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Posts tagged with: Crisis

The Education Crisis in Pakistan

The government has cut HEC’s funds in the wake of fiscal constraints. The government has allocated Rs15.8 billion for the HEC for the current year, an amount which is Rs19 billion less than that needed and is under threat of reduction. So far the government has only released Rs1.4 billion of this amount, all of which is going towards human resources while no money has yet been released for scholarships as a result of which the future of 14,000 PhD students, 5,000 of whom are studying abroad, is at stake. [Tribune: 72 Universities to go on Strike]

This fiscal year’s budgetary allocations for higher education have been slashed by more than 70 per cent. In a poorly thought out moment, the government announced in June a 50% increase in salaries which has subsequently not been possible to honour to date leading to a very avoidable sense of deprivation.

CUTTING BACK ON UNIVERSITY  EDUCATION

Why is it that financiers only think of money: How much money will it take to make more money? How much money must we borrow? How much money must we make to repay what we borrow? There is never enough talk of what money can buy, what is worth buying, or those things worth achieving that perhaps money can’t buy.

Such as being accomplished at what we do, being well behaved, appreciating what is beautiful around us, how to use authority wisely, how to be calm and dignified, the necessity of being honest in one’s dealings, respect for others, being responsible, how to be empowered , how to be ambitious without being ruthless, how to be competitive without being unjust, how to love and be loved, how to care for and value our elders, our children, our women, our neighbours, our animals, our environment, how to harvest yet preserve the gifts of nature.
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Pakistan Flood Relief: Notes from Kot Addu and Sukkur

Both Awab and I recently went on separate trips to Kot Addu and Sukkur, into just some of the areas affected by the flood. I think that by now, the scale of the disaster is hitting people- even Ban Ki Moon’s statement sent everyone scurrying for ideas and strategies to deal with the flood. The food relief truck I went with was organized by Saad Sarfraz Sheikh, an inspiring photographer and friend, who pulled in food through donations, and had someone arrange for a truck to transport it all to Kot Addu. I must also mention that even now, Saad’s father remains trapped at the PARCO refinery in the Kot Addu area.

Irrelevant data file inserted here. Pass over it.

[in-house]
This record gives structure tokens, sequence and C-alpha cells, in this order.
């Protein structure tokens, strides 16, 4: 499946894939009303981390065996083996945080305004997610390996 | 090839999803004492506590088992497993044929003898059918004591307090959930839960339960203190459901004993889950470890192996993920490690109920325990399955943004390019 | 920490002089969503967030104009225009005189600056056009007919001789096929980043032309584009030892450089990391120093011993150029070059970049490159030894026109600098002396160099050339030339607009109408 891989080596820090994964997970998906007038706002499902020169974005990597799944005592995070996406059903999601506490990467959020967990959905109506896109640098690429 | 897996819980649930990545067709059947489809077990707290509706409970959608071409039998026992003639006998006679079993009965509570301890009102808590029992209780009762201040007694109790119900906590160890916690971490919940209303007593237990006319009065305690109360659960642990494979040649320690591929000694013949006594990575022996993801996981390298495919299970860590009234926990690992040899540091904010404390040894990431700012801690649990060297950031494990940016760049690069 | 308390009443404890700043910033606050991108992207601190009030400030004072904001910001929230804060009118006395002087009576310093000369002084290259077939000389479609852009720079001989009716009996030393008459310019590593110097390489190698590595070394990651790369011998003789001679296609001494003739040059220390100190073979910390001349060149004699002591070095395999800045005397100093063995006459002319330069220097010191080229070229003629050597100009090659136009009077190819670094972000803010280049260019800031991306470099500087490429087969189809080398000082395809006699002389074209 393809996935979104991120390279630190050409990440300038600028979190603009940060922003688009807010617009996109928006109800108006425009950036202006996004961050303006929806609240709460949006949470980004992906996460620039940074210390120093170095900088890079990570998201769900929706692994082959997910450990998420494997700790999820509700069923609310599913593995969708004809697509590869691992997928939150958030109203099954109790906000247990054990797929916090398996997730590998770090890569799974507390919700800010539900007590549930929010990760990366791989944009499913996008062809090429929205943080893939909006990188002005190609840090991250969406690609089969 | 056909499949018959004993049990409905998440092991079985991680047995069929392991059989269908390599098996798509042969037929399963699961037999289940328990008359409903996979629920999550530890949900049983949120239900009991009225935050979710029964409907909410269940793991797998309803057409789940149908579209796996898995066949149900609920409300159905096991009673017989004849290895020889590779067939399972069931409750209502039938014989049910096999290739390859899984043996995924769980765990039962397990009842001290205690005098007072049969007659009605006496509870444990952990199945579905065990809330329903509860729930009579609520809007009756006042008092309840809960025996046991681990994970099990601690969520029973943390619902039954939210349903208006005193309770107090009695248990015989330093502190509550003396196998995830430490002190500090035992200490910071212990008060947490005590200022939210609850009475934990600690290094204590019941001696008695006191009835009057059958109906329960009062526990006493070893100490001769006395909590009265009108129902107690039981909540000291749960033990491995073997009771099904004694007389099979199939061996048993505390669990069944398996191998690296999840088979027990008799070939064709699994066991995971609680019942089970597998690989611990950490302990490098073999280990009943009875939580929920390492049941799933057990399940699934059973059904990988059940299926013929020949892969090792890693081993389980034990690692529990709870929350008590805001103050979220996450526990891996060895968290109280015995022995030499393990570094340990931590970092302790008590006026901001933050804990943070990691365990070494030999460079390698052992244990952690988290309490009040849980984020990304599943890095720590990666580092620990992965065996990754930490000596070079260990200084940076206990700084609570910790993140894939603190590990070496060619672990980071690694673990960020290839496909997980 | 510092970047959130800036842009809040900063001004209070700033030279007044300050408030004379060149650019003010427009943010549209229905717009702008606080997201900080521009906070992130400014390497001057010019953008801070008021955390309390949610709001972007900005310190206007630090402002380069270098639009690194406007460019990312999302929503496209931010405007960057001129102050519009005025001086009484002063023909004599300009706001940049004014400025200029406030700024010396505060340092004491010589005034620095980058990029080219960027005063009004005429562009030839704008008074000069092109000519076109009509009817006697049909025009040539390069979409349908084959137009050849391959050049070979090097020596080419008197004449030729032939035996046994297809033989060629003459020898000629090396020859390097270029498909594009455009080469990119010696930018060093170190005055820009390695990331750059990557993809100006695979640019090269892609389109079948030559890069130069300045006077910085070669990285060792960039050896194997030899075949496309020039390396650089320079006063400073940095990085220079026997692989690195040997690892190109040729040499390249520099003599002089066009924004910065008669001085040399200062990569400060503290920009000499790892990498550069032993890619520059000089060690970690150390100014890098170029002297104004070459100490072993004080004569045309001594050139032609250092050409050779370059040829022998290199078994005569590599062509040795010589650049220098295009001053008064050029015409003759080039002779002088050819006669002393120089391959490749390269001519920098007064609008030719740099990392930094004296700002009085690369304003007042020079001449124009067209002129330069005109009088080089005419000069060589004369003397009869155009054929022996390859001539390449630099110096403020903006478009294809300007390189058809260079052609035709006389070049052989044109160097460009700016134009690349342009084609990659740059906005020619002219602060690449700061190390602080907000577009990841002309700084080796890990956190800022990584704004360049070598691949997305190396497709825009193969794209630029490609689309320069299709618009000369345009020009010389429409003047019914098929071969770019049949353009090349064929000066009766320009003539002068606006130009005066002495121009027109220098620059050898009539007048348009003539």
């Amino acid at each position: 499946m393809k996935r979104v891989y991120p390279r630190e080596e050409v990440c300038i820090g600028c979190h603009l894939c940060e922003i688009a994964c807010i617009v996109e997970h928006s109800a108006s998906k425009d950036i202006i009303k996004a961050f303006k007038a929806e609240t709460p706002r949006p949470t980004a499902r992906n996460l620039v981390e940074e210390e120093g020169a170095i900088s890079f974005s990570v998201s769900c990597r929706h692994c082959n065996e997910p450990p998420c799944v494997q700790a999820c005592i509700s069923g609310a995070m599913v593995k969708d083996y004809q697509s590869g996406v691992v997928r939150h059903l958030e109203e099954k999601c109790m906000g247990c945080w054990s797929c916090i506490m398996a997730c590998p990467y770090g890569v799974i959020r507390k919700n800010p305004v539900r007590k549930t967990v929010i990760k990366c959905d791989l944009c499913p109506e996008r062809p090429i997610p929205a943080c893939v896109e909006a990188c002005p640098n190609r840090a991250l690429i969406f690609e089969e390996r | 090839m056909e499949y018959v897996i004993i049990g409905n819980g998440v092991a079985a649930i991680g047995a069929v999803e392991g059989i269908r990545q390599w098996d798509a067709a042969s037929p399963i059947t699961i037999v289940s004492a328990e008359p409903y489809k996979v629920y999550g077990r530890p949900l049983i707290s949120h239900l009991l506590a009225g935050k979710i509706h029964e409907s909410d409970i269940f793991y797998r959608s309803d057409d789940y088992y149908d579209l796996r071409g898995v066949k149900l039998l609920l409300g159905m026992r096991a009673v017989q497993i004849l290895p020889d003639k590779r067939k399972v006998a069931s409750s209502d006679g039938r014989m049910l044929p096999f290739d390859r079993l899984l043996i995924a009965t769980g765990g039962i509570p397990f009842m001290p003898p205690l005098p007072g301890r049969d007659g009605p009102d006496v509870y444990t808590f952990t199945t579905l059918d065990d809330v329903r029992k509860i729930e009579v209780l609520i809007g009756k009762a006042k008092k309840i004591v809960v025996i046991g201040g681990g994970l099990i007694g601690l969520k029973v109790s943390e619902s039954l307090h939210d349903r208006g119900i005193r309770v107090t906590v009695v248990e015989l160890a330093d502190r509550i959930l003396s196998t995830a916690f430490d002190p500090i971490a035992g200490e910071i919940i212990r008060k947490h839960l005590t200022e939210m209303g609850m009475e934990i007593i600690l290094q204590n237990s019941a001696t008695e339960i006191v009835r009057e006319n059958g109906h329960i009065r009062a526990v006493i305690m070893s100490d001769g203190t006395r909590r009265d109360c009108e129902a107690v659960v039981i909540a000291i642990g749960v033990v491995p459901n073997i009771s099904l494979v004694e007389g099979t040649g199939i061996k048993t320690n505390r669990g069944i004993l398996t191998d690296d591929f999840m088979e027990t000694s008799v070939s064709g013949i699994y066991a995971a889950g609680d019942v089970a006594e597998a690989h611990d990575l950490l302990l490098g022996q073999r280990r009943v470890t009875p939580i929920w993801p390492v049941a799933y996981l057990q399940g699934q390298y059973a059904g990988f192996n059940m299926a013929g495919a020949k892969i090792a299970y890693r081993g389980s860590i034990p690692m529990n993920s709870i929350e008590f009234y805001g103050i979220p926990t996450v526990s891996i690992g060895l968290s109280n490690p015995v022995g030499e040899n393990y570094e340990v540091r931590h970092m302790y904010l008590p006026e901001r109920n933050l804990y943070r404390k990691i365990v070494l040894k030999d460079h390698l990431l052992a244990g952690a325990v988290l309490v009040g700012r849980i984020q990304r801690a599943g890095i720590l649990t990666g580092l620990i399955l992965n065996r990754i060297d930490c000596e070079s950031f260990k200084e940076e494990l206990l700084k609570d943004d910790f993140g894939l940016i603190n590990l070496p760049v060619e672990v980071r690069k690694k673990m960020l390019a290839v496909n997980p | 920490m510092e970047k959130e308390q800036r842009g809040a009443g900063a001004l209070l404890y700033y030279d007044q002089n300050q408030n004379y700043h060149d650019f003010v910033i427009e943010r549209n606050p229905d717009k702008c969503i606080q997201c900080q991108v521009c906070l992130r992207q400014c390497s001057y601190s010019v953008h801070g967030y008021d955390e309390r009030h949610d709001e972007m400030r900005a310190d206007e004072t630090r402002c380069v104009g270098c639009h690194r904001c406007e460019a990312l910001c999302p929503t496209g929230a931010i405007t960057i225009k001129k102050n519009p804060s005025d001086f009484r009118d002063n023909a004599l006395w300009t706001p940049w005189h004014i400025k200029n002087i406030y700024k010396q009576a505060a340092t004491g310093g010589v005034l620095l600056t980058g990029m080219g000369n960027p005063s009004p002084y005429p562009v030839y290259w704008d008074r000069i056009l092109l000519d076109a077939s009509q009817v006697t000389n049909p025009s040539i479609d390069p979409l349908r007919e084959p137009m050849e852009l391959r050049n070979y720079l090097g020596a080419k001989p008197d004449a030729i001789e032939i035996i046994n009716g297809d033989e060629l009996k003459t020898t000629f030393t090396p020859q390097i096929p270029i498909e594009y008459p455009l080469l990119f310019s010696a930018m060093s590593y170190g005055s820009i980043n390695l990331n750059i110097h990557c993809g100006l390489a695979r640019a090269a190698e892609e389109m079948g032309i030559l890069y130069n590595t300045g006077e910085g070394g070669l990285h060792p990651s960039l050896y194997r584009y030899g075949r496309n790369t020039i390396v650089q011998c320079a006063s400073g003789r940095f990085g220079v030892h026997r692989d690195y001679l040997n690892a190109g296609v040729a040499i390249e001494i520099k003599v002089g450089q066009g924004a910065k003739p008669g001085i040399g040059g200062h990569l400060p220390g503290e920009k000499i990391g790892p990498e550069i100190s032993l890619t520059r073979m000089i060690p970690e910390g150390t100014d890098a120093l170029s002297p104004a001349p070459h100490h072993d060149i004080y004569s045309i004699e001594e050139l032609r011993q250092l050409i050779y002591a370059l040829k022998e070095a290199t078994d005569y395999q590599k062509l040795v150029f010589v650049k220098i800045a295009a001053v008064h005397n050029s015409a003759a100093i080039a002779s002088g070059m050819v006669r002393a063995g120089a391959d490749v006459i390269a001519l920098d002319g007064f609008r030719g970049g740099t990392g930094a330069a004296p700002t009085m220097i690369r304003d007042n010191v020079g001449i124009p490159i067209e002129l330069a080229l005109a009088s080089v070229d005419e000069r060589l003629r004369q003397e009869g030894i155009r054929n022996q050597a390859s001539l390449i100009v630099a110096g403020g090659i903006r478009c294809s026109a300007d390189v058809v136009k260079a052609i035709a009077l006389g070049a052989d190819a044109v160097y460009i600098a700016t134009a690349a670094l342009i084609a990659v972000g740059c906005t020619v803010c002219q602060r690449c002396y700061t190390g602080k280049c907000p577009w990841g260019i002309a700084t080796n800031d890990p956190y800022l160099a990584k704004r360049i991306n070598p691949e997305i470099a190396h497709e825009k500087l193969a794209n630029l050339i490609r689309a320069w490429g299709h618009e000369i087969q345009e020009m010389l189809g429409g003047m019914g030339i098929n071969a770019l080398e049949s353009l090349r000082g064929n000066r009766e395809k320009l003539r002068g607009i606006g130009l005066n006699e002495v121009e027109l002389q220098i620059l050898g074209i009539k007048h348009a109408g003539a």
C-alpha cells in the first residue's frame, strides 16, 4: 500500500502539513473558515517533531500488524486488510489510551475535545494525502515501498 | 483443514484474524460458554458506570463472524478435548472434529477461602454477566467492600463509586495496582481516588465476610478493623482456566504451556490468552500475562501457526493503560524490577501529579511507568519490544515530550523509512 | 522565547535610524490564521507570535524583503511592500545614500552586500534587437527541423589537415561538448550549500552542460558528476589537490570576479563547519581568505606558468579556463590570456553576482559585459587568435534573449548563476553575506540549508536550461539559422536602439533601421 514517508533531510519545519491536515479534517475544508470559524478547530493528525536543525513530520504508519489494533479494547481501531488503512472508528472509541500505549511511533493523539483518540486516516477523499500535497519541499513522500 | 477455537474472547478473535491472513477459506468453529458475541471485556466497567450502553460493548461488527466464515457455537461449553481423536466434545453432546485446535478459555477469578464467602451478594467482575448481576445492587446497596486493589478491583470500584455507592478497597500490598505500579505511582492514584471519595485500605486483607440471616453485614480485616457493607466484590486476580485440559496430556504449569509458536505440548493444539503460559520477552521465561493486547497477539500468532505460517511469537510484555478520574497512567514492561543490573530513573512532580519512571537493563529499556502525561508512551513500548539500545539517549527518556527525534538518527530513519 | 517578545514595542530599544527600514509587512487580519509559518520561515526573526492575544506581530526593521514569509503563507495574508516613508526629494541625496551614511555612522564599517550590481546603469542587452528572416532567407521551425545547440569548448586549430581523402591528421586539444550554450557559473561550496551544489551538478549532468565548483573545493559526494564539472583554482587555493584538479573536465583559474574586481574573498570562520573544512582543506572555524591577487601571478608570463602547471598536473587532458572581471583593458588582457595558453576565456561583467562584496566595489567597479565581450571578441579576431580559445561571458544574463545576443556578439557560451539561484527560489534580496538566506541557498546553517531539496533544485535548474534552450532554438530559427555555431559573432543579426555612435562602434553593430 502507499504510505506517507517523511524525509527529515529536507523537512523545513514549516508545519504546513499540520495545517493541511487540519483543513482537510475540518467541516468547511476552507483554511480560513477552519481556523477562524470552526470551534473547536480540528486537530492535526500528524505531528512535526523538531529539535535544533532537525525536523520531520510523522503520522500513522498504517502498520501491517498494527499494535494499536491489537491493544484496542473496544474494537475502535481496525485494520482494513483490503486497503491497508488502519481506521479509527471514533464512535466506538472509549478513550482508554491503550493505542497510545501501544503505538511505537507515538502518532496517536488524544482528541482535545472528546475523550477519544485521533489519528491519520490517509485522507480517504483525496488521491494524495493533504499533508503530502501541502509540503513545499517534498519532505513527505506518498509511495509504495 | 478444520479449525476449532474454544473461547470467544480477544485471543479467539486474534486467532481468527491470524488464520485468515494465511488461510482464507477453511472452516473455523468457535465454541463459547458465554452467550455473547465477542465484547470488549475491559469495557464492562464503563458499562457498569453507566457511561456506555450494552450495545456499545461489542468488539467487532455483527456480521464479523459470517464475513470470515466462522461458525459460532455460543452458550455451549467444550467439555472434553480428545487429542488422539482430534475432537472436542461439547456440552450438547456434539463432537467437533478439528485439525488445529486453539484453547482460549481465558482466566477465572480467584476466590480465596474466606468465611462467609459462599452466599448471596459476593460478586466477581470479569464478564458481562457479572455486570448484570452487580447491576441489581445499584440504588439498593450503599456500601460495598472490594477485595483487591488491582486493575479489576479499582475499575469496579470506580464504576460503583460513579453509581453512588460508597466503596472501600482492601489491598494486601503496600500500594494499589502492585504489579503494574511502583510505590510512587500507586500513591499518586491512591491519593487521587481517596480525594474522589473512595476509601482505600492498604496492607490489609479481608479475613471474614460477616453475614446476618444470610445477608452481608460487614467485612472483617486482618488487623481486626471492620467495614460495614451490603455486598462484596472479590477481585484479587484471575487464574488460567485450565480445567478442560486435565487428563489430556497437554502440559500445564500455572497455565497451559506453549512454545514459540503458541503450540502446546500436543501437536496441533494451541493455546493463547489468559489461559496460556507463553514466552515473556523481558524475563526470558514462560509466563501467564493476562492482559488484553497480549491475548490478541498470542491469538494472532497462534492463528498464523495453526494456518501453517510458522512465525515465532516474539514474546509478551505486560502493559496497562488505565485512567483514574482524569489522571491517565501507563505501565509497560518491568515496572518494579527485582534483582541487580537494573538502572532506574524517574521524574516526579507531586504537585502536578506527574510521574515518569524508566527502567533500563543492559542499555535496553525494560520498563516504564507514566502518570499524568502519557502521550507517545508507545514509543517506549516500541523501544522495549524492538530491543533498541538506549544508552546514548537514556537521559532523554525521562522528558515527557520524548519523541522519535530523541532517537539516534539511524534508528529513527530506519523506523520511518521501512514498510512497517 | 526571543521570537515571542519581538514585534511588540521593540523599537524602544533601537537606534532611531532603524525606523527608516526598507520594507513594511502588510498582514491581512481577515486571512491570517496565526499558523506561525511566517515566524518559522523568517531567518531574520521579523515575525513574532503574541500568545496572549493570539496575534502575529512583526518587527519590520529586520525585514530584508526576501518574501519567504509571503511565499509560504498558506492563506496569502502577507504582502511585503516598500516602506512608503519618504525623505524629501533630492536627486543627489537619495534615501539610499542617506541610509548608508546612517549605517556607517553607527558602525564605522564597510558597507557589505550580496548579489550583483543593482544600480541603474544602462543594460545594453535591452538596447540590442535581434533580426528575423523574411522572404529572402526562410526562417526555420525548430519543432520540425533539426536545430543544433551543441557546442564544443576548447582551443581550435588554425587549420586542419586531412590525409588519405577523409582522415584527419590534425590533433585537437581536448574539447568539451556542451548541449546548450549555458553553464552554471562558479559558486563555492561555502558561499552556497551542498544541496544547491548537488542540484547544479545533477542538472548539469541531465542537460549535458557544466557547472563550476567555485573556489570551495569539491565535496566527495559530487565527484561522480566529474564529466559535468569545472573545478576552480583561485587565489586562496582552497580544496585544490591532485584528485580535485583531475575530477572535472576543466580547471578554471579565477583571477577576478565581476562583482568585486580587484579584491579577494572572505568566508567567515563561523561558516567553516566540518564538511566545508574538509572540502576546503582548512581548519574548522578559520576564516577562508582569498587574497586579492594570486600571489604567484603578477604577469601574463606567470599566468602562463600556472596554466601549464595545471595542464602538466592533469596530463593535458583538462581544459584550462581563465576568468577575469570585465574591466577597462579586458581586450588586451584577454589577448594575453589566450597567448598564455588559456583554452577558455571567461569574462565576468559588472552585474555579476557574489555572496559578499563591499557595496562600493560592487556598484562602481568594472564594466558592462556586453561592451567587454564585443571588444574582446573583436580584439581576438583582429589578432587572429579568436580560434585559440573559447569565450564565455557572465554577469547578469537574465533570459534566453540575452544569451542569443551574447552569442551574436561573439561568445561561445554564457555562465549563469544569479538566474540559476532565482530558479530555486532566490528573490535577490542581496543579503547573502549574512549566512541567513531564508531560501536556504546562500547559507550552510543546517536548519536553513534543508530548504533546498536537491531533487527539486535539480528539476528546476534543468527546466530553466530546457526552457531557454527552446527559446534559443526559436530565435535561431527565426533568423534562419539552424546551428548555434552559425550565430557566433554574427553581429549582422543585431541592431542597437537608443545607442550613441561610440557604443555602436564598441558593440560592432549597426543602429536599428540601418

I realize that we’re going through the greatest natural disaster that we’ve gone through- ever, and what’s more important, is that the world is realizing this as well. Rather than going into the usual analysis-paralysis of why the floods were so bad this year, or why the politicians are so indifferent, this article candidly shares what Awab and I have learned from our short trips into the field (Awab is more experienced with relief work, since he also helped out with earthquake and army-operation refugees earlier). I’m also cowriting this with him so that we share experiences from different affected floodzones. If you are working in Balochistan or Khyber Pakhtunwa or any of the many, many regions that we aren’t please get in touch or just write your thoughts out as a comment. No time for formalities here.

Normally, a social worker would write this, but I wanted us, normal people with no training, to put out thoughts together on what worked, and what didn’t work based on our experiences. Why? Because the majority of Pakistanis who can help- are average people like Awab, Saad, myself and you.

NOTES/ OBSERVATIONS
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Hunger knows No Friend but its Feeder

While a minority, born with a silver spoon living in their palatial havelis, luxurious farm houses and bungalows, can talk about the problems being faced by the country such as fake degrees, terrorism, the presidency and target killings on their dinner tables, with generators on standby and water tankers at their disposal, there are millions in this ‘land of the pure’ who survive on one meal per day and it is nearly impossible for them to make both ends meet no matter how hard they try.

They are the deprived class, peasants or the masses that are being continuously exploited by the waderas, chaudrys and seths to work on their farms, factories or houses for ages, that too on meager or no salaries at all.

A recent study sponsored by the Swiss Agency for Development and Cooperation titled ‘The state of food security in Pakistan’ and carried out by the Sustainable Development Policy Institute (SDPI) in collaboration with World Food Programme narrates that Pakistan is a country where 48 per cent of the population is under extreme food insecurity and these figures have doubled between 2003-2009 along with a 14 per cent drop in the food secure districts.
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Pakistan’s Power Politics

Center for Reserach and Security Studies has recently published a weekly pager last week on the precarious power politics in Pakistan the write up can be downloaded from CRSS as well

In 1985, Xenel Corporation of Saudi Arabia conceived the setting up of a mega-power plant in Pakistan’s private sector. The sponsors of Hub Power Company had to negotiate for nine long years with 11 successive Pakistani governments and at least 40 different bank-lenders before they could sit and sign an Implementation Agreement (IA) with the government of Pakistan then led by Prime Minister Nawaz Sharif (the IA was signed on August 3, 1992). Hub Power’s four steam turbines of 323 MW each, for a total of 1,292 MW, were commissioned on March 31, 1997.

In 1993, the Pakistan Peoples Party won elections. In 1994, Prime Minister Benazir Bhutto unveiled Power Policy 1994. The Private Power and Infrastructure Board (PPIB) was inundated with 116 applications amounting to an accumulated generation capacity of 26,000 MW. The PPIB selected 75 applications — amounting to an investment of some $20 billion — to whom it issued its Letter of Intention (LoI). After further scrutiny and a deposit requirement of Rs100,000 per MW, a total of 33 applicants were issued Letters of Support (LoS). Eventually, 14 of the 33 applicants were able to reach financial close.